SAN JOSE, Calif. (AP) — In the heart of affluent Silicon Valley, a working-class, largely immigrant neighborhood breathed a collective sigh of relief after police arrested a suspected serial arsonist believed to have set at least a dozen fires within a week, sending fire trucks racing down the narrow, tree-lined streets day after day as smoke poured from churches, a warehouse and several homes.
"We've been keeping porch lights on, passing around the composite drawing, looking over our shoulders. So yeah, today I'm breathing a little easier," said Linda Dean, who runs sober-living homes and works with severely mentally ill men in the neighborhood.
San Jose police said Thursday they had charged William Patrick Brennan, 48, of San Jose with two counts of arson, with additional charges expected.
Police believe Brennan acted alone, Assistant Police Chief Eddie Garcia said.
"We are extremely certain that we have the individual responsible for all of the arsons that have occurred in the city," Garcia said.
Residents of the older neighborhood in central San Jose dotted with Vietnamese hair salons, a Mexican supermarket and the Portuguese Community Center said they hoped police were right.
"I'm grateful they caught him. But my first thought was, 'Does he have any partners?'" Dean said.
Kelly Lee, who works in an apartment complex a few blocks from several of the fires, said she has been nerve-wracked since the arsons began on Jan. 8.
"Everywhere I went, I was checking the neighborhood, seeing who was around, seeing if there were strangers," she said. The last fire was on Saturday, but she said it wasn't until she heard that Brennan has been arrested Thursday that she finally relaxed.
"I thought: wow, great, finally," she said.
The arrest came as much needed news to Sal Madrigal, an executive at a drywall business that was struck twice by arson in as many days last week.
Early Thursday, he said someone pushed a burning object through the building's mail slot, which caused other materials to catch fire. It was put out by an alert foreman who smelled smoke.
The next day, Madrigal said the building's exterior received minimal damage after someone apparently tried to pull a plywood panel off to the side and stuffed burning newspapers inside.
Employees started to stake out the business for a few nights. The business doubled its number of surveillance cameras outside from 4 to 8 and added metal paneling to make the exterior more fire resistant, Madrigal said.
He called off the stakeouts on Wednesday after police increased its presence and learned Thursday that an arrest was made.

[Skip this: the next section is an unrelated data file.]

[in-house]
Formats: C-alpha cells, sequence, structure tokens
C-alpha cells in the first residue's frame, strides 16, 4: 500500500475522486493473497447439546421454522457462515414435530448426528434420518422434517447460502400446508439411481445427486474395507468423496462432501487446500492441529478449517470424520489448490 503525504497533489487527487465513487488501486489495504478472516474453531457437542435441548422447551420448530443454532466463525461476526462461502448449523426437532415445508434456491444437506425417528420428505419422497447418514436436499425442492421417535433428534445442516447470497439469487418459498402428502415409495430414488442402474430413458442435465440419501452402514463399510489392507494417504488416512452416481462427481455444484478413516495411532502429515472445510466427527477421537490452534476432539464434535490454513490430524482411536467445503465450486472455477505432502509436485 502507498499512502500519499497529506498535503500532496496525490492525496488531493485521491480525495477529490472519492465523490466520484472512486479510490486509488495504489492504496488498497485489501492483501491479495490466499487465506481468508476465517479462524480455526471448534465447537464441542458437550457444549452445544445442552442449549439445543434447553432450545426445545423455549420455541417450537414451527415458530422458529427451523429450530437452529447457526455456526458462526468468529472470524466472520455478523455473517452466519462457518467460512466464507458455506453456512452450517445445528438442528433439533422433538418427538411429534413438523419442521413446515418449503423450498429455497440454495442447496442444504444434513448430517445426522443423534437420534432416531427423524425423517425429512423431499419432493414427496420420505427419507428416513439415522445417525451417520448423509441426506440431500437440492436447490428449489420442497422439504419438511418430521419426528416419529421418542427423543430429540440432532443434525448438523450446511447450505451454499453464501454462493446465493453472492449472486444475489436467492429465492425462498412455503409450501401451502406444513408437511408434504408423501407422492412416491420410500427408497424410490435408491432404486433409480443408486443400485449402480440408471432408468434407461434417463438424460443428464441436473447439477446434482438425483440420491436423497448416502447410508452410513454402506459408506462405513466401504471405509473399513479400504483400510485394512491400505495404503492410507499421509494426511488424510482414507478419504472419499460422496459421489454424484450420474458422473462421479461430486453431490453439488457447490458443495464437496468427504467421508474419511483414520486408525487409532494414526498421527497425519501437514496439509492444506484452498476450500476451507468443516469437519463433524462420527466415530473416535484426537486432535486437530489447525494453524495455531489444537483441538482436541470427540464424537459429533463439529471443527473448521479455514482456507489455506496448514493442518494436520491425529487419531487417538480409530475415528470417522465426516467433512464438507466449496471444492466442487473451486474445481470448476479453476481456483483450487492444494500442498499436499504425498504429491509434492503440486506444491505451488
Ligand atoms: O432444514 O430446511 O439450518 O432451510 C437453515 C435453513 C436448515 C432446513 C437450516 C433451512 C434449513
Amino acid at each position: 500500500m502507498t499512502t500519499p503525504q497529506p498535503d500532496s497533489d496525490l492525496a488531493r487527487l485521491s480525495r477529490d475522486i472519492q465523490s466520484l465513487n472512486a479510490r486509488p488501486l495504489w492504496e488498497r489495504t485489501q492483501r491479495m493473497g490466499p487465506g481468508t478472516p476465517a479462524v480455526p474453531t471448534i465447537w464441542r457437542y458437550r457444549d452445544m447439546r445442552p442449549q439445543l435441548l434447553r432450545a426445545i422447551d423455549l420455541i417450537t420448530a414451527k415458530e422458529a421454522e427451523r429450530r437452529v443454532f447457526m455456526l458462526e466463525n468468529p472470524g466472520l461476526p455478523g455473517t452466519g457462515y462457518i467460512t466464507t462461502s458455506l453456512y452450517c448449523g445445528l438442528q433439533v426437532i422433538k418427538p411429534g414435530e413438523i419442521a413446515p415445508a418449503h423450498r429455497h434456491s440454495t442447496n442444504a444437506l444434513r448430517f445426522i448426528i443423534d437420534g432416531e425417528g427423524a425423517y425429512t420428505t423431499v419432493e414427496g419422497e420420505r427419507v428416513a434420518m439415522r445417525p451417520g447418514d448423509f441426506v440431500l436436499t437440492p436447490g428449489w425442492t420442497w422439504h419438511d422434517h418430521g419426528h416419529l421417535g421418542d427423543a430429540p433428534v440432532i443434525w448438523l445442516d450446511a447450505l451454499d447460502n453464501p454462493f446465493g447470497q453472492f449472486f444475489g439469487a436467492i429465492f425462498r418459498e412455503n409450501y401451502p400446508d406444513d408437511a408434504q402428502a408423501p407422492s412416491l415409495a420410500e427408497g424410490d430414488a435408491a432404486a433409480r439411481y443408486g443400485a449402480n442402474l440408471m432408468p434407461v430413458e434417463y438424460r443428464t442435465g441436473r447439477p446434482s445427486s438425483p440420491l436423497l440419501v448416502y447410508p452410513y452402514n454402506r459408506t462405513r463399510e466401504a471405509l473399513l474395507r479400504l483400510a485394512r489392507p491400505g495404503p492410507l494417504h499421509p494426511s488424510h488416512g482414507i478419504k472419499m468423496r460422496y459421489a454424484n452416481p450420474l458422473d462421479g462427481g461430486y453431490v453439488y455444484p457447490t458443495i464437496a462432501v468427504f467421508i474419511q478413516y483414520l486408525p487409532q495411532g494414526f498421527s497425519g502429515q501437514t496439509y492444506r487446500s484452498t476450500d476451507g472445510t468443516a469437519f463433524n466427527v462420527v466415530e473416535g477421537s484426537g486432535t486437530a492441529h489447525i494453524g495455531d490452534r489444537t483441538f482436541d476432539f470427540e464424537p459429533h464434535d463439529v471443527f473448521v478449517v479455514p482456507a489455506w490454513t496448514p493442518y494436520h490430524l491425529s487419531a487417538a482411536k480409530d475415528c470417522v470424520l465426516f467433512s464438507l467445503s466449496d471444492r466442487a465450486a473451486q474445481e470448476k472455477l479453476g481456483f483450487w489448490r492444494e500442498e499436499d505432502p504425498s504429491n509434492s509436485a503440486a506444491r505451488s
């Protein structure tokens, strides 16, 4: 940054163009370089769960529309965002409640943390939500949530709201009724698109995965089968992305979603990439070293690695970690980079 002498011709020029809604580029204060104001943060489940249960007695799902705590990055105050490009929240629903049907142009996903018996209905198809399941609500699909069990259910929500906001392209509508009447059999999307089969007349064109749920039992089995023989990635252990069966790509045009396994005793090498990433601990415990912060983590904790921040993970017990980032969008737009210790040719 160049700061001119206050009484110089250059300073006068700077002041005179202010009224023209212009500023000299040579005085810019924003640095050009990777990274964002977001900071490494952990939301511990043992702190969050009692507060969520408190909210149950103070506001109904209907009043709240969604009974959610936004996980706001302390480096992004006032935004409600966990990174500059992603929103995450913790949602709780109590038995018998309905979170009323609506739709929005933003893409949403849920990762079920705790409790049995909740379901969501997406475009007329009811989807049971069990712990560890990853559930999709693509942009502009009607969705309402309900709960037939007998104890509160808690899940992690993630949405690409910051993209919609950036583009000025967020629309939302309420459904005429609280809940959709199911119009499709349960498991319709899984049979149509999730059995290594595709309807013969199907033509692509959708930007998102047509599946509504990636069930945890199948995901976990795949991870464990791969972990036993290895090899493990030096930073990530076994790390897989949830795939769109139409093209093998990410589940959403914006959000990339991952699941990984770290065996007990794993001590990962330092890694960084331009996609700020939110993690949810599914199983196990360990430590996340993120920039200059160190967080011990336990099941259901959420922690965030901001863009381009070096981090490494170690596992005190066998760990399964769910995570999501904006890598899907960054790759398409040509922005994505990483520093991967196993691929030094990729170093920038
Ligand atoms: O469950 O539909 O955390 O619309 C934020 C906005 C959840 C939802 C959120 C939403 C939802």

"We feel a huge sense of relief," Madrigal said. "But we still have workers installing more cameras, even though police say the guy has been caught.
"You can never be too careful, so we're going to take the necessary precautions."
Surveillance footage, including a recording that showed a man matching the suspect's description starting a fire on the porch of a home, proved critical in cracking the dangerous case, Garcia said. He credited a dogged patrol sergeant who, while scanning criminal databases, spotted Brennan as a registered arsonist living near the recurring blazes.
Stakeouts began Sunday and once police had enough evidence, they got a search warrant for his home and retrieved items police say linked him to the fires. It was unclear Thursday if Brennan had an attorney, and police said they found no motive.
Brennan is being held in the Santa Clara County Jail on $1 million bail. He has a previous criminal record for arson in California as well as out of state, Garcia said. Brennan is also listed as a registered sex offender on California's Megan's Law website.
No one was injured in last week's fires that put San Jose — the San Francisco Bay Area's largest city with more than 1 million residents — on edge.
But one blaze destroyed the home of a couple in their 60s, who were rescued by neighbors. More than 100 firefighters battled a massive blaze at a large vacant warehouse near U.S. Highway 101 last Thursday that delayed the morning commute and closed two nearby schools for the day.
Earlier this week, authorities released a sketch of a person of interest in the case, and the San Jose firefighters union put up a $10,000 reward for information leading to the suspect's arrest and conviction.
Some residents began patrolling the area themselves to prevent another attack. Both police and fire officials also credit the community's help with the investigation.
"We're thrilled that the effort we put forth to stop what he was doing is finally coming to an end," San Jose Fire Division Chief Barry Stallard said.
Collins reported from San Francisco.